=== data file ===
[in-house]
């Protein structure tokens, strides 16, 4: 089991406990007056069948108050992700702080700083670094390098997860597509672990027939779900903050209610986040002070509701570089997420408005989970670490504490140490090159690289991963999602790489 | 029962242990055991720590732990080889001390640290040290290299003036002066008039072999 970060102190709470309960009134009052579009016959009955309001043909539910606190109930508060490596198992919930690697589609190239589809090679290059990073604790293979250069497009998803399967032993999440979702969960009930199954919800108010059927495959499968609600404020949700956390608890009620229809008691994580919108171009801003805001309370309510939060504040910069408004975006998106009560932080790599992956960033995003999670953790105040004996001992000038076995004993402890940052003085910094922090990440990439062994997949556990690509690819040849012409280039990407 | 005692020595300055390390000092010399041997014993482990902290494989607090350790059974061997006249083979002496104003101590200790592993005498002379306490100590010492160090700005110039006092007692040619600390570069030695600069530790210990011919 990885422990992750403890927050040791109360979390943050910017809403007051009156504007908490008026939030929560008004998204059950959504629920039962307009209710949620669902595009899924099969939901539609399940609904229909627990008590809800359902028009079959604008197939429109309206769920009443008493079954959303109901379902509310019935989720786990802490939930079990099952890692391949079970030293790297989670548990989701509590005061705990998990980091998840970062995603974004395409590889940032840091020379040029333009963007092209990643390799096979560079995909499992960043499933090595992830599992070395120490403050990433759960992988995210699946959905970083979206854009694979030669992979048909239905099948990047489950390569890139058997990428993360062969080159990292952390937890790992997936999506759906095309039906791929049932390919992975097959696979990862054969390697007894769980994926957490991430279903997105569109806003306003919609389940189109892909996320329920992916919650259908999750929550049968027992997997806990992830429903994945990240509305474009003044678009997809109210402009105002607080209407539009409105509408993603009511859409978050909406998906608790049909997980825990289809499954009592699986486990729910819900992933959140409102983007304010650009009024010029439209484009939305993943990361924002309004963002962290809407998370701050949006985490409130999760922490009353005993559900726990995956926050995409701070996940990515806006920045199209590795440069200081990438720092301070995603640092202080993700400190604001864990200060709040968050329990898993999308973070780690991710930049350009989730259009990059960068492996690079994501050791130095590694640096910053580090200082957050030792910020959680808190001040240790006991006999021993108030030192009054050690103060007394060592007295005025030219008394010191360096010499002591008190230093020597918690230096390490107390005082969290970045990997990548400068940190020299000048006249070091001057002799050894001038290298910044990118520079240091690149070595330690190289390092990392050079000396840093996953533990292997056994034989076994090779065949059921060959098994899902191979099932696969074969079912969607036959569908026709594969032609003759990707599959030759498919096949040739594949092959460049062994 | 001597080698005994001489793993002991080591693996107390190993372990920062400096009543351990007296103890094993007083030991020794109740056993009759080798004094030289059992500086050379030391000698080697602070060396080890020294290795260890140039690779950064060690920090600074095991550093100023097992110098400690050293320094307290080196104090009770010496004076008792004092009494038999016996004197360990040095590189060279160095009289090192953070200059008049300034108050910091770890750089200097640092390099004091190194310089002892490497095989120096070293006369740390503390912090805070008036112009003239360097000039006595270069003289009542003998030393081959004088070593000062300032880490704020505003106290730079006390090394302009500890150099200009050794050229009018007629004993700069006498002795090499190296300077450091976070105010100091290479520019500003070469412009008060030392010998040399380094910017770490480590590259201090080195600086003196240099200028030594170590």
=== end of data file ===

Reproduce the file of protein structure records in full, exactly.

[in-house]
């Protein structure tokens, strides 16, 4: 089991406990007056069948108050992700702080700083670094390098997860597509672990027939779900903050209610986040002070509701570089997420408005989970670490504490140490090159690289991963999602790489 | 029962242990055991720590732990080889001390640290040290290299003036002066008039072999 970060102190709470309960009134009052579009016959009955309001043909539910606190109930508060490596198992919930690697589609190239589809090679290059990073604790293979250069497009998803399967032993999440979702969960009930199954919800108010059927495959499968609600404020949700956390608890009620229809008691994580919108171009801003805001309370309510939060504040910069408004975006998106009560932080790599992956960033995003999670953790105040004996001992000038076995004993402890940052003085910094922090990440990439062994997949556990690509690819040849012409280039990407 | 005692020595300055390390000092010399041997014993482990902290494989607090350790059974061997006249083979002496104003101590200790592993005498002379306490100590010492160090700005110039006092007692040619600390570069030695600069530790210990011919 990885422990992750403890927050040791109360979390943050910017809403007051009156504007908490008026939030929560008004998204059950959504629920039962307009209710949620669902595009899924099969939901539609399940609904229909627990008590809800359902028009079959604008197939429109309206769920009443008493079954959303109901379902509310019935989720786990802490939930079990099952890692391949079970030293790297989670548990989701509590005061705990998990980091998840970062995603974004395409590889940032840091020379040029333009963007092209990643390799096979560079995909499992960043499933090595992830599992070395120490403050990433759960992988995210699946959905970083979206854009694979030669992979048909239905099948990047489950390569890139058997990428993360062969080159990292952390937890790992997936999506759906095309039906791929049932390919992975097959696979990862054969390697007894769980994926957490991430279903997105569109806003306003919609389940189109892909996320329920992916919650259908999750929550049968027992997997806990992830429903994945990240509305474009003044678009997809109210402009105002607080209407539009409105509408993603009511859409978050909406998906608790049909997980825990289809499954009592699986486990729910819900992933959140409102983007304010650009009024010029439209484009939305993943990361924002309004963002962290809407998370701050949006985490409130999760922490009353005993559900726990995956926050995409701070996940990515806006920045199209590795440069200081990438720092301070995603640092202080993700400190604001864990200060709040968050329990898993999308973070780690991710930049350009989730259009990059960068492996690079994501050791130095590694640096910053580090200082957050030792910020959680808190001040240790006991006999021993108030030192009054050690103060007394060592007295005025030219008394010191360096010499002591008190230093020597918690230096390490107390005082969290970045990997990548400068940190020299000048006249070091001057002799050894001038290298910044990118520079240091690149070595330690190289390092990392050079000396840093996953533990292997056994034989076994090779065949059921060959098994899902191979099932696969074969079912969607036959569908026709594969032609003759990707599959030759498919096949040739594949092959460049062994 | 001597080698005994001489793993002991080591693996107390190993372990920062400096009543351990007296103890094993007083030991020794109740056993009759080798004094030289059992500086050379030391000698080697602070060396080890020294290795260890140039690779950064060690920090600074095991550093100023097992110098400690050293320094307290080196104090009770010496004076008792004092009494038999016996004197360990040095590189060279160095009289090192953070200059008049300034108050910091770890750089200097640092390099004091190194310089002892490497095989120096070293006369740390503390912090805070008036112009003239360097000039006595270069003289009542003998030393081959004088070593000062300032880490704020505003106290730079006390090394302009500890150099200009050794050229009018007629004993700069006498002795090499190296300077450091976070105010100091290479520019500003070469412009008060030392010998040399380094910017770490480590590259201090080195600086003196240099200028030594170590």